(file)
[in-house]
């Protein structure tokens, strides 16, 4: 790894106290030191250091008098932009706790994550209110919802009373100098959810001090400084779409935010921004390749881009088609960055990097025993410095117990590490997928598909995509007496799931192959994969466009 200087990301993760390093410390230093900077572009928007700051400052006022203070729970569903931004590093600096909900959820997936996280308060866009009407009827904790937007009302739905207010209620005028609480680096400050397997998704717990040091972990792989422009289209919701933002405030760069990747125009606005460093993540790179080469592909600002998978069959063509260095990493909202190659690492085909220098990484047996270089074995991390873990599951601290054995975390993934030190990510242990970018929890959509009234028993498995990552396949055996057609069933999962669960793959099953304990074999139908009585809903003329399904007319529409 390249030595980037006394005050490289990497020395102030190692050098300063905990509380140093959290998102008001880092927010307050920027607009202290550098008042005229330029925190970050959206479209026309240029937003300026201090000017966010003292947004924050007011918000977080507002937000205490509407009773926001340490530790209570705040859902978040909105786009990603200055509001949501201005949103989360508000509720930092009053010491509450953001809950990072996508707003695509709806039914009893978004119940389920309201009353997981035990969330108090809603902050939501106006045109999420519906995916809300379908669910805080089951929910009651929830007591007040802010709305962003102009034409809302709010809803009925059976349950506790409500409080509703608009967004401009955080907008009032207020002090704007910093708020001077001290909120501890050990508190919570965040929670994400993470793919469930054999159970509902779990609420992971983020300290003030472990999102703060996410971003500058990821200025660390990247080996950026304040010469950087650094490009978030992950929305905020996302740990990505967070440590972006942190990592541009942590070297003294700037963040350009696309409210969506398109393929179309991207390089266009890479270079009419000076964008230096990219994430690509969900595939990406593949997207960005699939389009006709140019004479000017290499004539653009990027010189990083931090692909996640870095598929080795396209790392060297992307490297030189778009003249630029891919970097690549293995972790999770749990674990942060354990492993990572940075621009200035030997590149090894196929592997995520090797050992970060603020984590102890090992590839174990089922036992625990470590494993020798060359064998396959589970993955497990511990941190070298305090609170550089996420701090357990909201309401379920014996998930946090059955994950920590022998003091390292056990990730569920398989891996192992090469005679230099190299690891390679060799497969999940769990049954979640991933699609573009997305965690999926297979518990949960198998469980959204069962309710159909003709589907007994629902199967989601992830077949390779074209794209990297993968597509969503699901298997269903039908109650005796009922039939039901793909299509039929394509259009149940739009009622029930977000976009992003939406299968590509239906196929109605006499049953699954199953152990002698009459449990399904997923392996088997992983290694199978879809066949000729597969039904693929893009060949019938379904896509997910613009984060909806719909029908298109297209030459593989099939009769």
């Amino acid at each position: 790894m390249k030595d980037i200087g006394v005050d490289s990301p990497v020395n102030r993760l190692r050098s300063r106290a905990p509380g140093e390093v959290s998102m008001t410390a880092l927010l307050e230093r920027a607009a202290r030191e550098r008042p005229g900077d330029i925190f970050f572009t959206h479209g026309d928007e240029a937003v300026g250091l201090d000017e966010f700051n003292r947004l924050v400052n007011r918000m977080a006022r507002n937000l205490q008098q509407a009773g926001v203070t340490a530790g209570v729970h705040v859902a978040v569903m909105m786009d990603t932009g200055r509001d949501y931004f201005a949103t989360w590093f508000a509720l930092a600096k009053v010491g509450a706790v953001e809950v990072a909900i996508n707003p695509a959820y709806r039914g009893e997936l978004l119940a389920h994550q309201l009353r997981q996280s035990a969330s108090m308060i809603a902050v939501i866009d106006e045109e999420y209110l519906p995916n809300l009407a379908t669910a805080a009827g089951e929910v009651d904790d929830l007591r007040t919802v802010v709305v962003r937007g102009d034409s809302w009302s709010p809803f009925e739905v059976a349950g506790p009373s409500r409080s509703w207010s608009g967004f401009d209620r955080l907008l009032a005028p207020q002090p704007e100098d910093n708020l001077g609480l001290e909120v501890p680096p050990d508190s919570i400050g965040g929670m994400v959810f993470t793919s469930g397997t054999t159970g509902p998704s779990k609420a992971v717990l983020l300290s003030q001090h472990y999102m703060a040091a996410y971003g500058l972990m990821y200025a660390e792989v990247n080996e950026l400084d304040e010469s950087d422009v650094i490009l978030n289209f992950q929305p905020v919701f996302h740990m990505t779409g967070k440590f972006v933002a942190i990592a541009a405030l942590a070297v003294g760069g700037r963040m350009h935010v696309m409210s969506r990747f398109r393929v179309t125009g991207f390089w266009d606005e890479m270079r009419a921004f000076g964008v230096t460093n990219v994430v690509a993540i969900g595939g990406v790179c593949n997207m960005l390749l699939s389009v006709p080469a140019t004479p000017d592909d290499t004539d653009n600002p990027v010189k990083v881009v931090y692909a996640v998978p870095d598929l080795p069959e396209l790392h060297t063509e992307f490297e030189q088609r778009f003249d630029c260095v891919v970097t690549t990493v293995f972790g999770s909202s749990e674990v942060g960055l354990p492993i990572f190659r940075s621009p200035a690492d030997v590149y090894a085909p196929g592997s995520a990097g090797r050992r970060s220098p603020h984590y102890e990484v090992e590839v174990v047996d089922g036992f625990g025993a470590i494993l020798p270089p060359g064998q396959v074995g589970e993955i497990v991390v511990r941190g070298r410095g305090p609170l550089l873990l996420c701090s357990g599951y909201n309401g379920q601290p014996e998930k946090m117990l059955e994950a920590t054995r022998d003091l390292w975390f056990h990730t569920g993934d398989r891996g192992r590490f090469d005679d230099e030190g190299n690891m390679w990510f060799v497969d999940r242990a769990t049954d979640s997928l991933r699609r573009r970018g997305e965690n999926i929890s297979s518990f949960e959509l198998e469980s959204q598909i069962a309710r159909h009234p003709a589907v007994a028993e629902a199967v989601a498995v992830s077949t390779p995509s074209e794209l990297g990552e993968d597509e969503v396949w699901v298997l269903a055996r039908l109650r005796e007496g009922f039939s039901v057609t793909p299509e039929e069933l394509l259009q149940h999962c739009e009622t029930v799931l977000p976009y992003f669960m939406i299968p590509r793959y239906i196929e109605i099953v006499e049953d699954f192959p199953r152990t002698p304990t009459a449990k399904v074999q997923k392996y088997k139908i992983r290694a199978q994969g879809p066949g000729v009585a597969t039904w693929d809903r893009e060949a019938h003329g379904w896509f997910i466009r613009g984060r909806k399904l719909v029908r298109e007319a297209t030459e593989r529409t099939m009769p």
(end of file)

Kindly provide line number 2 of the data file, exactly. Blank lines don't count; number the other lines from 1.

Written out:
């Protein structure tokens, strides 16, 4: 790894106290030191250091008098932009706790994550209110919802009373100098959810001090400084779409935010921004390749881009088609960055990097025993410095117990590490997928598909995509007496799931192959994969466009 200087990301993760390093410390230093900077572009928007700051400052006022203070729970569903931004590093600096909900959820997936996280308060866009009407009827904790937007009302739905207010209620005028609480680096400050397997998704717990040091972990792989422009289209919701933002405030760069990747125009606005460093993540790179080469592909600002998978069959063509260095990493909202190659690492085909220098990484047996270089074995991390873990599951601290054995975390993934030190990510242990970018929890959509009234028993498995990552396949055996057609069933999962669960793959099953304990074999139908009585809903003329399904007319529409 390249030595980037006394005050490289990497020395102030190692050098300063905990509380140093959290998102008001880092927010307050920027607009202290550098008042005229330029925190970050959206479209026309240029937003300026201090000017966010003292947004924050007011918000977080507002937000205490509407009773926001340490530790209570705040859902978040909105786009990603200055509001949501201005949103989360508000509720930092009053010491509450953001809950990072996508707003695509709806039914009893978004119940389920309201009353997981035990969330108090809603902050939501106006045109999420519906995916809300379908669910805080089951929910009651929830007591007040802010709305962003102009034409809302709010809803009925059976349950506790409500409080509703608009967004401009955080907008009032207020002090704007910093708020001077001290909120501890050990508190919570965040929670994400993470793919469930054999159970509902779990609420992971983020300290003030472990999102703060996410971003500058990821200025660390990247080996950026304040010469950087650094490009978030992950929305905020996302740990990505967070440590972006942190990592541009942590070297003294700037963040350009696309409210969506398109393929179309991207390089266009890479270079009419000076964008230096990219994430690509969900595939990406593949997207960005699939389009006709140019004479000017290499004539653009990027010189990083931090692909996640870095598929080795396209790392060297992307490297030189778009003249630029891919970097690549293995972790999770749990674990942060354990492993990572940075621009200035030997590149090894196929592997995520090797050992970060603020984590102890090992590839174990089922036992625990470590494993020798060359064998396959589970993955497990511990941190070298305090609170550089996420701090357990909201309401379920014996998930946090059955994950920590022998003091390292056990990730569920398989891996192992090469005679230099190299690891390679060799497969999940769990049954979640991933699609573009997305965690999926297979518990949960198998469980959204069962309710159909003709589907007994629902199967989601992830077949390779074209794209990297993968597509969503699901298997269903039908109650005796009922039939039901793909299509039929394509259009149940739009009622029930977000976009992003939406299968590509239906196929109605006499049953699954199953152990002698009459449990399904997923392996088997992983290694199978879809066949000729597969039904693929893009060949019938379904896509997910613009984060909806719909029908298109297209030459593989099939009769």